Premature Ovarian Failure, Can I be a mother? Causes, symptoms, diagnosis, treatment and prevention Instituto Bernabeu

A woman’s ovarian reserve is limited in time and decreasing until it is definitively exhausted when menopause takes place around the age of 45-50. However, in 1% of women a premature depletion of the eggs occurs which leads to the total or partial cessation of ovarian function before the age of 40. We call this condition a Premature Ovarian Failure (POF) or, more recently, Premature Ovarian Insufficiency (POI) or Primary Ovarian Insufficiency (POI).

WHY DOES PREMATURE OVARIAN FAILURE OCCUR?

Although in 80-90% of cases of premature ovarian failure no cause is found (cases of idiopathic or unknown origin), there are some known factors that should be studied:

  • Chromosomal and genetic alterations: Turner’s syndrome, X-fragile syndrome, genetic polymorphisms, mosaicism…
  • Autoimmune diseases and endocrinopathies: Systemic lupus erythematosus, rheumatoid arthritis, thyroid disorders, Addison’s disease…
  • Iatrogenicity, that is side effects of certain treatments that affect the ovarian function such as: chemotherapy, pelvic radiotherapy or ovarian surgery
  • Metabolic alterations

WHAT ARE THE SYMPTOMS OF PREMATURE OVARIAN FAILURE?

  • The main symptom of premature ovarian failure is the absence of menstruation (amenorrhea) or a decrease in its frequency.  It is used to be the main reason for medical consultation, along with:
  • The difficulty in achieving gestation
  • Oestrogen deficit, which also produces symptoms such as:
    • Hot flushes.
    • Insomnia.
    • Mood disorders
    • Vaginal dryness,
    • Lack of sexual drive
    • Long term, oestrogen deficit can have a number of consequences for women’s health:
      • At the bone level (mainly osteoporosis) and
      • cardiovascular

DIAGNOSIS OF PREMATURE OVARIAN FAILURE

In the presence of amenorrhea of more than 4 months (absence of menstruation), we should seek medical advice. A detailed medical history and a gynaecological examination with vaginal ultrasound should be performed. Sometimes it might be necessary to carry out additional labs (FSH, estradiol, Antimullerian Hormone) in order to support the diagnosis. Once confirmed, additional studies (genetic, endocrine …) might be necessary too.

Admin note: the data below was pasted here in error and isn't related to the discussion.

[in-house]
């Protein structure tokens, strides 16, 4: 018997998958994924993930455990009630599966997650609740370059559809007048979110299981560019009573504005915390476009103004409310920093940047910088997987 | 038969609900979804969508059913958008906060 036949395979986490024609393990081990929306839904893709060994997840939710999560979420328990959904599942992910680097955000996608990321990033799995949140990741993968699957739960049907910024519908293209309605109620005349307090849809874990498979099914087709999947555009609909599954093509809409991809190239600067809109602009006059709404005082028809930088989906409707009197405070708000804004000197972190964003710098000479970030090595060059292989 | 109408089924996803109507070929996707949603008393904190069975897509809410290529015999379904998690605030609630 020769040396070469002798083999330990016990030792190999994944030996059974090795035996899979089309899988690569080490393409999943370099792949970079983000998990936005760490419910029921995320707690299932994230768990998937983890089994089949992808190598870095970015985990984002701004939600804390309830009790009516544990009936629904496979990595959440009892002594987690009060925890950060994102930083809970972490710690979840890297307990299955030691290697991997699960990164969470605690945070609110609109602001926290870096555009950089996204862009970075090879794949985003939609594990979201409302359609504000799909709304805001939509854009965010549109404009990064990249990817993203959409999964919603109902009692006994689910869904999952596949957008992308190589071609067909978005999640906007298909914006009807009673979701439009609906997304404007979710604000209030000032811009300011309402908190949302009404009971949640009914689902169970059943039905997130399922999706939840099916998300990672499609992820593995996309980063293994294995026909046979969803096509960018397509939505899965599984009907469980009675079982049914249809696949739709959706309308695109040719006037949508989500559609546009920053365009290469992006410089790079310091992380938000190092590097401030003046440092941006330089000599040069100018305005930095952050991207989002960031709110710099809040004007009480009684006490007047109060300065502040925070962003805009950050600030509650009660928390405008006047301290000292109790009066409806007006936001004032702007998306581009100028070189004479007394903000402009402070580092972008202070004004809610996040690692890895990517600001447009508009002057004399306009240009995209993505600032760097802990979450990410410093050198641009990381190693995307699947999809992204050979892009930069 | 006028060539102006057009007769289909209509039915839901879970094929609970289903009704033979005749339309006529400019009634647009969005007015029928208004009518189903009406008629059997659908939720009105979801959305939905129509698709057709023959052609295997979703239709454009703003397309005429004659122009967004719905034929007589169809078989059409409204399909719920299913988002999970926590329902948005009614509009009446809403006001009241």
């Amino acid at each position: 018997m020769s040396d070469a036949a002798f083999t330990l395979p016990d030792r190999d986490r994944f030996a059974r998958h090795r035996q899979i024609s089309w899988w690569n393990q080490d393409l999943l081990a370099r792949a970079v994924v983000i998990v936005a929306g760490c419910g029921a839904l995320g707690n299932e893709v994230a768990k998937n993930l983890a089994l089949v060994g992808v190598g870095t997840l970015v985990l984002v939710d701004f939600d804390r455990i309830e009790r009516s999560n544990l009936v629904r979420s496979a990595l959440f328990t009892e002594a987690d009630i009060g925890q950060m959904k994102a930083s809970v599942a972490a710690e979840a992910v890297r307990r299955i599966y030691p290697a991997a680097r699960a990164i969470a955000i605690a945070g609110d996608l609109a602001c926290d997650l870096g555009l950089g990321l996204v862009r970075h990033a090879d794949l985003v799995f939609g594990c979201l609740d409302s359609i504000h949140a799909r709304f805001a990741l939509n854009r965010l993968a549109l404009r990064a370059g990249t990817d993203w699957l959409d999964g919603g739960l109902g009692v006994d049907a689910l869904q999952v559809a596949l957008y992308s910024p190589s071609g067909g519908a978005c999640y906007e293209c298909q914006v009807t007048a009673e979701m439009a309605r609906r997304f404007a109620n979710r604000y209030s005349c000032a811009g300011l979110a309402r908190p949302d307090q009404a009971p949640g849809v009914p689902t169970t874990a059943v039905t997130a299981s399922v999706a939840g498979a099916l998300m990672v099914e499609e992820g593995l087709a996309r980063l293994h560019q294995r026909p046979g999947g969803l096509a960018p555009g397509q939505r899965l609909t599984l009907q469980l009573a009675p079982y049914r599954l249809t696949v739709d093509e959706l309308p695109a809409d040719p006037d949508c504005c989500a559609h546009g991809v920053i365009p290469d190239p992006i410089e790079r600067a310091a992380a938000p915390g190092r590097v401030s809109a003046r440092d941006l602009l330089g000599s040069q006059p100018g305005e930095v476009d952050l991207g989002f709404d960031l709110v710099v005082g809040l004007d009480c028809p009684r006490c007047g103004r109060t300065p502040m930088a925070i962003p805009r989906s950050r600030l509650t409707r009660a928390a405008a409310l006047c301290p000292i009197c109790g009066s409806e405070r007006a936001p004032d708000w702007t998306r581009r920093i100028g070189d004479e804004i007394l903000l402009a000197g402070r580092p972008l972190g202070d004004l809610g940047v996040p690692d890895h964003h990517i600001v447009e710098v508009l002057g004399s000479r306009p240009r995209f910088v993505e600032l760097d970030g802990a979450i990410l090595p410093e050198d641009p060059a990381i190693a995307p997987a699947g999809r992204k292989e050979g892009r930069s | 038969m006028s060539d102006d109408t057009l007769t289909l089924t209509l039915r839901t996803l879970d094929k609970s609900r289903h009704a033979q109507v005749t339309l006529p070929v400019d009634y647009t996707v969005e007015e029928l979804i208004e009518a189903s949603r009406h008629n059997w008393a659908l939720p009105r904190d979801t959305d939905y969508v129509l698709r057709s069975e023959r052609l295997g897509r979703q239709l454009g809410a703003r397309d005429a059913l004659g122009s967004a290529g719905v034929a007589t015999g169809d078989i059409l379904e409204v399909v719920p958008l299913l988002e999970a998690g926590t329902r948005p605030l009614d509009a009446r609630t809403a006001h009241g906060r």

WILL I BE ABLE TO GET PREGNANT ONCE DIAGNOSED WITH OVARIAN FAILURE – PREMATURE OVARIAN INSUFFICIENCY?

In 5-10% of patients diagnosed with primary ovarian insufficiency (POI) a spontaneous and transitory recovery of ovarian function may occur with a possibility for spontaneous gestation. Nevertheless, there is no method to predict if and when this will happen. For this reason, assisted reproduction treatments are usually necessary.

Some young women with POI can achieve pregnancy through In Vitro Fertilization with their own eggs even if the number of eggs obtained is small.

The unit of low ovarian reserve treatment at Instituto Bernabeu elaborates individualized protocols for these cases. However, if the ovarian failure is complete, the stimulation treatments are not effective and we recommend the treatment with donated oocytes as an alternative method to achieve pregnancy.

Although there are no drugs that would allow “reactivation” of the ovary, there are some techniques, currently being investigated, focused on recruiting residual “dormant” eggs. This is the case of the procedure known as OFFA (Ovarian Fragmentation For Folicular Activation), in which the fragmentation of a part of the ovarian cortex is performed, and its self-transplantation. Some encouraging results are being obtained.

TREATMENT OF PREMATURE OVARIAN FAILURE 

  • It requires multidisciplinary management that addresses the cause, symptoms and fertility treatment if required, as well as adequate emotional and psychological support.
  • A healthy lifestyle, avoiding smoking, taking regular physical exercise and maintaining a healthy and balanced diet are indispensable measures to improve quality of life.
  • Hormone replacement therapy with oestrogen and progesterone, improves the symptoms of oestrogen deficit and reduces the risk of osteoporosis and cardiovascular disease in the long term.

CAN PREMATURE OVARIAN FAILURE (POF) BE PREVENTED?

In the absence of amenorrhea, there are no specific signs that make us predict or suspect POF.

However, when a case is detected, an appropriate family history study and genetic analysis allow us to identify cases of genetic origin and to identify the relatives at risk, who would have the possibility of planning their reproductive life or preserve their oocytes for the future. In these cases the Genetic Counseling Unit at Instituto Bernabeu is essential. In addition, the presence of some genetic mutations has other implications for the descendants as in case of Fragile X Syndrome which causes mental retardation in males. The department of Molecular Biology and Genetics at Instituto Bernabeu is working to determine new genetic variants involved in early family ovarian failure.

To prevent POF of iatrogenic cause, it is recommended to be careful and conservative with patients who must undergo pelvic surgery and have not fulfilled their genetic desire as well as to indicate the vitrification of oocytes to patients who need chemo or radiotherapy treatments.

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Dr Ana Fuentes, gyneacologist at Instituto Bernabeu

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